“Trust me: That workout wouldn’t scare anybody off who likes him. I can’t speak for everybody else, and we aren’t picking close to high enough to get him, but that’s still one of the top five players in this draft for us. How far is he really going to drop? Detroit [which picks sixth] — Dan Campbell would think his culture is just what the kid needs,” the executive said of the Lions coach. “Las Vegas wouldn’t take him at seven with that s---ty defense? Seattle would be all over him. He fits their model. There’s no way he falls out of the top 10. [Eagles GM Howie Roseman], with Fletcher Cox one year from retiring, would do backflips to put him with the tackle he drafted from Georgia last year [Jordan Davis] for the next 10 years.”
The Seahawks have the fifth selection. The Eagles pick 10th.
Whither Lamar Jackson?
No offer sheet has emerged for Lamar Jackson as he sits on a nonexclusive franchise tag, and it’s uncertain if or when one will come together. But there are four teams that rival executives continue to watch most closely in this regard: the Jets, Colts, Falcons and Patriots.
It’s baffling to the executives I’ve talked to why the Jets have not already met with Jackson to at least explore the option of signing him as they battle with the Packers over compensation in an Aaron Rodgers trade. “The Packers have no leverage,” one GM said. “There is only one team that wants anything to do with Aaron Rodgers, and that’s the Jets. If [owner Woody Johnson] pivots to Lamar, the Packers are screwed.” Another high-ranking official with a rival team said: “The idea that the Packers have any leverage at all is total bulls---. They don’t have a market for their quarterback. The Jets are the only team that wanted to talk to him.”
Alas, executing progressive, high-level personnel machinations has really been the Jets’ style.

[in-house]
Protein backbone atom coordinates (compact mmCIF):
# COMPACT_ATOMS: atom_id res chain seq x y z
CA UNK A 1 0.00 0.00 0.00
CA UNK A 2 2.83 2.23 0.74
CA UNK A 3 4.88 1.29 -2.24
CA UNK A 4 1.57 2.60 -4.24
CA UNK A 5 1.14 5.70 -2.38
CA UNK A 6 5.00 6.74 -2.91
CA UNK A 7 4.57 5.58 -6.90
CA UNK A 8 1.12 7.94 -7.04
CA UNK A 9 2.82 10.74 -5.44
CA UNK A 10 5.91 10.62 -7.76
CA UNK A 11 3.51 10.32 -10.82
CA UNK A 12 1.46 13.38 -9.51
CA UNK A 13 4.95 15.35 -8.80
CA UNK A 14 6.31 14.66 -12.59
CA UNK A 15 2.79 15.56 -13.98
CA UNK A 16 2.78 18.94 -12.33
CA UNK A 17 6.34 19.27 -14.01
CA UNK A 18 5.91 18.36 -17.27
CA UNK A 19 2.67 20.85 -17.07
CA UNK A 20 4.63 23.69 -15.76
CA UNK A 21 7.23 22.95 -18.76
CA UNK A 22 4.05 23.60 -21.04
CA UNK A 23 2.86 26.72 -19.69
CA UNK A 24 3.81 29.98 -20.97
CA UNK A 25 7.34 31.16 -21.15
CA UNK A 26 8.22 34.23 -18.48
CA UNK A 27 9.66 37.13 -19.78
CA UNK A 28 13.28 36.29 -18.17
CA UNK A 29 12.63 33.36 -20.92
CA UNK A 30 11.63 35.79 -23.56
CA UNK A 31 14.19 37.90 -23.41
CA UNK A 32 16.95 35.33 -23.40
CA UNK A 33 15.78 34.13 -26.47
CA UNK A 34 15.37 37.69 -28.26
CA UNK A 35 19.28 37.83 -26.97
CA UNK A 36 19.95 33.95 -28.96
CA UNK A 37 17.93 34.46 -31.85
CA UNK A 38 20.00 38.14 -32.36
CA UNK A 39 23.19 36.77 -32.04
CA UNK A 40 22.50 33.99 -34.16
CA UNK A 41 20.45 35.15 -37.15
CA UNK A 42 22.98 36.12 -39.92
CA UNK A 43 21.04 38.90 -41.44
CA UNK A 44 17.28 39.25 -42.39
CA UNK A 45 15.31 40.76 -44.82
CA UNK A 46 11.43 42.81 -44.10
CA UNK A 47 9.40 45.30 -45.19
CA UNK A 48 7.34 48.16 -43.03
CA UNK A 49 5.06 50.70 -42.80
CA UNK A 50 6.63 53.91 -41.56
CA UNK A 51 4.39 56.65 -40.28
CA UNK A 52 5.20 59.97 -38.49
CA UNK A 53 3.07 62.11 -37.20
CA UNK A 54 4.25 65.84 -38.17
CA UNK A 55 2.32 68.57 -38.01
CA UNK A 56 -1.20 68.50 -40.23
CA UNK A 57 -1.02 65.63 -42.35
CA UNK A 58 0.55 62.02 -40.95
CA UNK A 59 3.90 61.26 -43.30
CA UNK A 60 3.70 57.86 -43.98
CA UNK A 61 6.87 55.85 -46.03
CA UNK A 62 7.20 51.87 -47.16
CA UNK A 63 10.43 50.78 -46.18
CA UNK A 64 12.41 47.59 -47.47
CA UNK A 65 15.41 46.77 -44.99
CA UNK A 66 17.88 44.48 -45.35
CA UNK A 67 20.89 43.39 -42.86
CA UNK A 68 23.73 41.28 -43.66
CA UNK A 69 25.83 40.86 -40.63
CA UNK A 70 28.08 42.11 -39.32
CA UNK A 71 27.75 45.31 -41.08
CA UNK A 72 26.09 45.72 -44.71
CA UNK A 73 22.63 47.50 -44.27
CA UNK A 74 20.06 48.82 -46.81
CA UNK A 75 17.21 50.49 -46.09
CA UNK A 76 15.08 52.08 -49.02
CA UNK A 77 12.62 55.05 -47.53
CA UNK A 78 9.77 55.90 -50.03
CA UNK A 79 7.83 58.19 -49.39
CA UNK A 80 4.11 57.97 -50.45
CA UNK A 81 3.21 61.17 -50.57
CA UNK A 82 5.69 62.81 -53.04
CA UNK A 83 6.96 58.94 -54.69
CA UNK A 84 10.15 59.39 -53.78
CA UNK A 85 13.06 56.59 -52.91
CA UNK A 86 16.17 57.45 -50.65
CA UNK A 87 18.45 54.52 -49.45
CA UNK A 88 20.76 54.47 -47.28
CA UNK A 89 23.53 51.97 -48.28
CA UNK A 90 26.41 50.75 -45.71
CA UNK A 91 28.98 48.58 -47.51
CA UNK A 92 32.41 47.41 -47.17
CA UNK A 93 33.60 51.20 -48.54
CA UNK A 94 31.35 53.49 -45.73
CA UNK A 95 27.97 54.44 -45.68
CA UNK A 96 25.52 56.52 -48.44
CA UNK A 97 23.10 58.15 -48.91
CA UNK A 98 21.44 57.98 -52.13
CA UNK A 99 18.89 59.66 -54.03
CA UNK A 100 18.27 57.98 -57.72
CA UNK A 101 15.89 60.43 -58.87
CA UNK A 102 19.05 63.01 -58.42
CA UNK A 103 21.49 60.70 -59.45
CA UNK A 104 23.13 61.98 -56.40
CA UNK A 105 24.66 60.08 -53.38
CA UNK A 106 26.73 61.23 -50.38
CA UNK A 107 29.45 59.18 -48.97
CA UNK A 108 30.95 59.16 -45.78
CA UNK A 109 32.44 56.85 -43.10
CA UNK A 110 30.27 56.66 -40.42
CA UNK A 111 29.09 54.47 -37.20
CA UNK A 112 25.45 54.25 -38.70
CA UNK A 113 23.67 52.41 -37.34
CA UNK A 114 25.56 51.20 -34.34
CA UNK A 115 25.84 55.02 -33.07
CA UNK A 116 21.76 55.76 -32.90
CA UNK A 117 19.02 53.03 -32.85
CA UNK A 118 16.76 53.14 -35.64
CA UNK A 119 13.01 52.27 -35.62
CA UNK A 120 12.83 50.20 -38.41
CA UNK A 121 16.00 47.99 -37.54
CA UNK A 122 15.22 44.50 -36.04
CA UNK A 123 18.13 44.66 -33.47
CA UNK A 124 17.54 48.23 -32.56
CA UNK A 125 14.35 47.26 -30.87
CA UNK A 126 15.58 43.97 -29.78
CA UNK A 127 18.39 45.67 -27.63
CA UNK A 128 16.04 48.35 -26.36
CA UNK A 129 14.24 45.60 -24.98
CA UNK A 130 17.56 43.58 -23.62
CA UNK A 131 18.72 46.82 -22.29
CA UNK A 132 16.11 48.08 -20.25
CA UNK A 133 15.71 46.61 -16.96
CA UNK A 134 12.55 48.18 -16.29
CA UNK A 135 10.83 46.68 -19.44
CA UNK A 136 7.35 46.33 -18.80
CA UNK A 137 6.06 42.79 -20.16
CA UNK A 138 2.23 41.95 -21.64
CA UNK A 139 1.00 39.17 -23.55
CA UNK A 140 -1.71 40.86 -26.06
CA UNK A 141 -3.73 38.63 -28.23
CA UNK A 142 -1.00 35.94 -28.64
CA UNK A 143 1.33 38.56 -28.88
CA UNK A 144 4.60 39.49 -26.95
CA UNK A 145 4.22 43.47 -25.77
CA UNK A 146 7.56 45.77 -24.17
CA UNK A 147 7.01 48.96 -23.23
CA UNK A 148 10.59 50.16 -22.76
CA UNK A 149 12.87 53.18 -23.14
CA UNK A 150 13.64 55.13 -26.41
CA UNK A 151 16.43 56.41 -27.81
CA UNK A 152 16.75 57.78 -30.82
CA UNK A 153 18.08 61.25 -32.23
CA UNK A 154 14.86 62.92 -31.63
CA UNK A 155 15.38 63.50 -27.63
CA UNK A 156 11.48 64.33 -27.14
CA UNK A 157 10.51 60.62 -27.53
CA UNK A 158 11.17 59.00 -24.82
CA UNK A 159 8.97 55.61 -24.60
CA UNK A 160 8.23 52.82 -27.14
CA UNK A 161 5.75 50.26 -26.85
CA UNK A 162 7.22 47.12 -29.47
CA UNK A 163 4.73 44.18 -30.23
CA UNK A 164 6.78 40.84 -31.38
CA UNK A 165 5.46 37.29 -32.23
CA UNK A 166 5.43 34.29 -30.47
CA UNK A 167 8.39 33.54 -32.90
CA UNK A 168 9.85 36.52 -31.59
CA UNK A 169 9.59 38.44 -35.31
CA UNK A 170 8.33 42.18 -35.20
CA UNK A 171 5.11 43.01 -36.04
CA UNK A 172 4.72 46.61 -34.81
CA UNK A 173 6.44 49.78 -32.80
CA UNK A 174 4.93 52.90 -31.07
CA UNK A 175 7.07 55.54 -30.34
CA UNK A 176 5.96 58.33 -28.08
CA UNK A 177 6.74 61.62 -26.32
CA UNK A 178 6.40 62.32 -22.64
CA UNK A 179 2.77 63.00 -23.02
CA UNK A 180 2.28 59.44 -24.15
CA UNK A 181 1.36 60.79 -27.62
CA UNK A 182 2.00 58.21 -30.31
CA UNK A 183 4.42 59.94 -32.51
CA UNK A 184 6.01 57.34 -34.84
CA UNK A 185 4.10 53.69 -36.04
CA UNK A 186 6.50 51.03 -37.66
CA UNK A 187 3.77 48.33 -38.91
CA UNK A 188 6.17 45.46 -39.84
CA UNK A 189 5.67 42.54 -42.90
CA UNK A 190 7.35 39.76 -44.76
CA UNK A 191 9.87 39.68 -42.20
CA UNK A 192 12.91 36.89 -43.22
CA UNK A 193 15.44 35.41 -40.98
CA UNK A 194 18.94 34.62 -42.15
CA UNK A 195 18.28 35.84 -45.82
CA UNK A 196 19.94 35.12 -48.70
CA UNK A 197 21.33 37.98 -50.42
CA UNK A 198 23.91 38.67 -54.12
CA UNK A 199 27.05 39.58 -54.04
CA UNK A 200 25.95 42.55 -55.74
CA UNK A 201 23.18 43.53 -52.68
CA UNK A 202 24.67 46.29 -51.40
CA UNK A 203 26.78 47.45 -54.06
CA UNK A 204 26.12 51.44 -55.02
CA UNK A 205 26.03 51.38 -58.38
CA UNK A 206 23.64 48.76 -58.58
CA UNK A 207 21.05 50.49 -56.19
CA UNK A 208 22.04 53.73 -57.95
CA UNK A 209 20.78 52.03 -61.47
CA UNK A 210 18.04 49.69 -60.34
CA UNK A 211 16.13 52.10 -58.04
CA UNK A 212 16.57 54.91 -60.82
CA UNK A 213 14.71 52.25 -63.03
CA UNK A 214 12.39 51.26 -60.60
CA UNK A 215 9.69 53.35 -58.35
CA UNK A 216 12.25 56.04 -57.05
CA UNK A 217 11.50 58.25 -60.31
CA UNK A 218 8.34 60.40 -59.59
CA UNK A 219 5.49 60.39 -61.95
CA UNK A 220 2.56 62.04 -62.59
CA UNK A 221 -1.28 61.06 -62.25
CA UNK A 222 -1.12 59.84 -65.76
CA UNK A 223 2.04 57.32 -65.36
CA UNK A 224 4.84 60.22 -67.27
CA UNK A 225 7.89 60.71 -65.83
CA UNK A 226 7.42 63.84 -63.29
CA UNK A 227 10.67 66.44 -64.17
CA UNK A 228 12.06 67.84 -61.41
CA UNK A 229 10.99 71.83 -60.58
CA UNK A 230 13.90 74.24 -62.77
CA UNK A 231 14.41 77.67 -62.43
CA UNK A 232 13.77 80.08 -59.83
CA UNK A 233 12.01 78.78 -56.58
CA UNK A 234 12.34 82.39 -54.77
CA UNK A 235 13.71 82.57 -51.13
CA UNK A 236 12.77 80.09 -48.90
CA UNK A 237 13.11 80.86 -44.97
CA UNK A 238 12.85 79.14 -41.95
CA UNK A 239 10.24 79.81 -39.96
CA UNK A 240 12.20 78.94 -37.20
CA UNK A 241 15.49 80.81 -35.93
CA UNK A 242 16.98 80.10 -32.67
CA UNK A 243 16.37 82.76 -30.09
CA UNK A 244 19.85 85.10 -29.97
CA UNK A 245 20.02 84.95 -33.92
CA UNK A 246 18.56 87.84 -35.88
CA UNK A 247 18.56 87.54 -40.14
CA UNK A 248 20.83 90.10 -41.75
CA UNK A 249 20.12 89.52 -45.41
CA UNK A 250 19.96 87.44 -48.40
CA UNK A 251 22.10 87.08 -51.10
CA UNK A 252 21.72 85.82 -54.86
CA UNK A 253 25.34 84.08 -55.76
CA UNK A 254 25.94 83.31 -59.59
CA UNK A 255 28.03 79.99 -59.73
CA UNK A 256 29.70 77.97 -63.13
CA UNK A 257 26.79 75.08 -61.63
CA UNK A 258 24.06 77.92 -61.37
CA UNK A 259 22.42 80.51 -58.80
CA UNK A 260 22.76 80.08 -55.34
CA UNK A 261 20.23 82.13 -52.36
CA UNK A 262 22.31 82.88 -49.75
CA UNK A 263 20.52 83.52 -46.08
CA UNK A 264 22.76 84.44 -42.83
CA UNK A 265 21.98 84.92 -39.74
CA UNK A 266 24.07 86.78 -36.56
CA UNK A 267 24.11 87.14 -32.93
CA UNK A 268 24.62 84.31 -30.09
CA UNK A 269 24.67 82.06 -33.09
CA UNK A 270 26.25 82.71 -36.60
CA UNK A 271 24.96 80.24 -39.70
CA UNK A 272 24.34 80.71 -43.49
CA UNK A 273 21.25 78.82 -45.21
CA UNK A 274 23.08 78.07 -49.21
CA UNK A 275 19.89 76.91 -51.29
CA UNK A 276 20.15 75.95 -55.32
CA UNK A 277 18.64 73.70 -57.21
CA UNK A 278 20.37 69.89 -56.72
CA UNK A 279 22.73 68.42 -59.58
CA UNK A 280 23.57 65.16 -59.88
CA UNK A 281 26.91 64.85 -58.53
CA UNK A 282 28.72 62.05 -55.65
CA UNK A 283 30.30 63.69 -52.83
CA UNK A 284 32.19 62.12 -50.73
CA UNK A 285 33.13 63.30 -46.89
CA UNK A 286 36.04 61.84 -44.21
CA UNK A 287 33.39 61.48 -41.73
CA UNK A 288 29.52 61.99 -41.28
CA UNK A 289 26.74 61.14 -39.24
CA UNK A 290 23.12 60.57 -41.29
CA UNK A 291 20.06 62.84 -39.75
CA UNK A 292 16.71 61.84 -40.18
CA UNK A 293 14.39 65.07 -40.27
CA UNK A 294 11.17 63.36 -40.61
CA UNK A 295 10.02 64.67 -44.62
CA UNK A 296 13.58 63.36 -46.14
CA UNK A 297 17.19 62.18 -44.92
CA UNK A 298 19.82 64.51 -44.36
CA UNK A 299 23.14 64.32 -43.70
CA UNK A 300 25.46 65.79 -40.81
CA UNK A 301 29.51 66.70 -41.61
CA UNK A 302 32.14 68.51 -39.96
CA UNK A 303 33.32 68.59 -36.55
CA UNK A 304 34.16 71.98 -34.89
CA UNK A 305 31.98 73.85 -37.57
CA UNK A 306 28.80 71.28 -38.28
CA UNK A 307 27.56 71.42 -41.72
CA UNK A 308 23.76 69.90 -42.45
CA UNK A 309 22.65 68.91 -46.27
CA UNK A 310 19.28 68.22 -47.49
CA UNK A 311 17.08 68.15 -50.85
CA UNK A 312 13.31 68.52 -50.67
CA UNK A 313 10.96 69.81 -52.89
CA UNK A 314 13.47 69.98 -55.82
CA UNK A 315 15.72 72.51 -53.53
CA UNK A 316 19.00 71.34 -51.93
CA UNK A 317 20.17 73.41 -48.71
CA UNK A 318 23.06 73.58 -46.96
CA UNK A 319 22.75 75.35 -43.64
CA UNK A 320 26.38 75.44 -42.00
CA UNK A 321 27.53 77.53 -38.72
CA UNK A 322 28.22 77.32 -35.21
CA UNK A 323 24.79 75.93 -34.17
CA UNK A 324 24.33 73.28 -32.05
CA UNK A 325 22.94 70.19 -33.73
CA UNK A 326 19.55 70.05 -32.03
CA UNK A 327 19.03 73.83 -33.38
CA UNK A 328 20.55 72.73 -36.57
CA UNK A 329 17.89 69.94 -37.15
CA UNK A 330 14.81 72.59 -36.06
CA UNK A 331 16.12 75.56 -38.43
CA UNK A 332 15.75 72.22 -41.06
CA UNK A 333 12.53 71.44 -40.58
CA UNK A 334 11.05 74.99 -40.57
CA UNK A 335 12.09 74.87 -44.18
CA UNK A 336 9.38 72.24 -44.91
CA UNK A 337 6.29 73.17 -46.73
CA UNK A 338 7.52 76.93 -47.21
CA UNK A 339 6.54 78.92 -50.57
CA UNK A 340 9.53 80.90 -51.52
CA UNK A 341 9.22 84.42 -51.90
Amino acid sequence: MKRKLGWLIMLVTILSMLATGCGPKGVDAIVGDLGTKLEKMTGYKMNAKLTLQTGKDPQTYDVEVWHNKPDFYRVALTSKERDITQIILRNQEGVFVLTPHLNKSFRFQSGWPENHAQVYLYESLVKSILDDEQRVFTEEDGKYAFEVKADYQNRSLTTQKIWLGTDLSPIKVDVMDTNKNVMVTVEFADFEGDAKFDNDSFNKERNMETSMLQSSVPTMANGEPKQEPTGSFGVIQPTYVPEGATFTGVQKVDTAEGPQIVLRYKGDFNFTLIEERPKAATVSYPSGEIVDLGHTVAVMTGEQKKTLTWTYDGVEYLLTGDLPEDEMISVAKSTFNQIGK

Should the Colts move up from the fourth spot to third, the best they would have is the third crack at the college quarterbacks, which is hardly what owner Jim Irsay intended when he gushed about Young during a news conference introducing his new coach last month. (Houston will take a quarterback with the second pick.) Irsay hasn’t spent any real money at quarterback since Andrew Luck retired, and it would be odd for him to not at least seek an audience with Jackson. The Falcons’ lack of interest is truly baffling — “That town would eat him up,” one GM said of Jackson. “Whatever they paid him, they’d make all their money back in jersey sales alone.”
And some wonder if Bill Belichick and New England are indeed waiting in the weeds as the potential disrupter of the Ravens’ future, a notion I suggested a few weeks ago that seems to be gaining steam in the industry. Should no team even venture to meet with Jackson before the draft, expect to hear much, much more from NFLPA Executive Director DeMaurice Smith about the C-word — collusion. There may be lawyers.
Notes from around the league
The Ravens have essentially sat on their hands for two weeks, with the Jackson saga handcuffing them and the pool of potential replacement quarterbacks essentially drying up. I’d expect a pursuit of Ryan Tannehill if they lose Jackson. They did make a concerted effort to get top cornerback Darius Slay — Baltimore’s new secondary coach, Dennard Wilson, is close to Slay from their time together in Philadelphia — but the Eagles persevered. … GMs I spoke with are skeptical that a real trade market will emerge for Chargers running back Austin Ekeler. They don’t see an obvious match.
There could be a record number of cornerbacks drafted in the first three rounds, although several of them will move to free safety in the professional ranks. … The Bears are getting low marks from their peers for their approach to free agency, including trading Roquan Smith to the Ravens midseason and then signing two lesser off-the-ball linebackers at the start of the league year. “Makes no sense whatsoever,” one GM said. “Better off just giving Roquan Smith his $20 million. That GM and head coach can’t get out of their own way.”